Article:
Repeat after me: running is not for everyone. Repeat after me again: it's OK to hate running. It took me so, so long to get to that point of acceptance, but I finally have and I feel like I'm healthier because of it, and not just physically.
When I was in high school, I was a cheerleader. My cardio was dancing and gymnastics, but every single one of our practices started with running a mile. Just one. I hated it every single time because I just wasn't good at it. I could never figure out how to regulate my breathing, and my sports bras never did their job properly, which was so painful. Running was also just so damn boring. But all the rest of the cheerleaders breezed through the run like it was no big deal, and I so badly wanted to be like them. I knew I didn't like running, but I wanted to.
An appreciation for running never happened for me in high school. It never happened in college either. When I worked out in college, I stuck to Spin classes, which were exhilarating and so much fun. But I still wanted to be a runner. And when I moved to California, to an apartment near a lovely walking trail, I told myself it was time to learn to love running.
To motivate myself, I signed up for my first 5K. I got myself out on the trail with no training plan and just started to run. My first race wasn't easy; I didn't run more than maybe a quarter of it, but I completed it, and the rush I got crossing the finish line was something I can't even describe. I signed up for a couple more 5Ks to keep building my stamina and get to be an even better runner. I had convinced myself that if I was better at running, I would surely like it more. I had also had this ridiculous goal of completing a half-marathon at some point in my life, and this particular time period felt like the right time to do it.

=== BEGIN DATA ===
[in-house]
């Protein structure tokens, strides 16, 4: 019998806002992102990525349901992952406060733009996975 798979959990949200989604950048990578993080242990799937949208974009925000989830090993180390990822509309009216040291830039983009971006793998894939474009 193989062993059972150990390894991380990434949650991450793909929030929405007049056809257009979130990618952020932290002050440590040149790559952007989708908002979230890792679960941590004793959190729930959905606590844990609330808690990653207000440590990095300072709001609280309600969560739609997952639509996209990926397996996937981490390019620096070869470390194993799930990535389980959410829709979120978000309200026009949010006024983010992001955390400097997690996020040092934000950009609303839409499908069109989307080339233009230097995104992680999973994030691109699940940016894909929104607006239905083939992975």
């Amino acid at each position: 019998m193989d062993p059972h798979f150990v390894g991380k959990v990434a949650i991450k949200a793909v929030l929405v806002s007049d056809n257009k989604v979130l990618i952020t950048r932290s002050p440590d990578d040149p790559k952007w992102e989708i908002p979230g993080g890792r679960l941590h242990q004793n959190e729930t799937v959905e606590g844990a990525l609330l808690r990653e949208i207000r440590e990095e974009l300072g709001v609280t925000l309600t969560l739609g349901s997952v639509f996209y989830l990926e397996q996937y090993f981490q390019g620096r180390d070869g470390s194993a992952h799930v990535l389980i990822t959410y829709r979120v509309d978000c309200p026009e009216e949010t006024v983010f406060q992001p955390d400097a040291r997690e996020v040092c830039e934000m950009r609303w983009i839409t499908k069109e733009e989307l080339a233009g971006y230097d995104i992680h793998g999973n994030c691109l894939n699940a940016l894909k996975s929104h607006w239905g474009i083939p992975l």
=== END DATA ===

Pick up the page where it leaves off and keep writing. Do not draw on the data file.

It seemed like the good things that were coming out of the running would help me like running more.
So I kept running on my trail and sometimes on the treadmill at the gym, and I was still bored to tears every time, but I was able to run longer distances without stopping, and pairing the running with a healthier eating plan was actually helping me shed a few pesky pounds. It seemed like the good things that were coming out of the running would help me like running more. I would tell myself that running was great and it was keeping me healthy and I would soon get to the point where I could be in these races and not have to worry about being the last one to cross the finish line. (No shame in being last; you got out there and did it, so kudos.)
I spent the Summer of 2014 doing race after race. My times got better each race, and the feeling at the finish line just kept feeling sweeter. But the start of every race filled me with a little bit of dread knowing that I was about to spend the next hour doing something I didn't really enjoy just to get those few seconds of bliss at the finish line.
I kept doing it anyway, because I still felt like running was something you had to do to be fit. Everyone runs, right?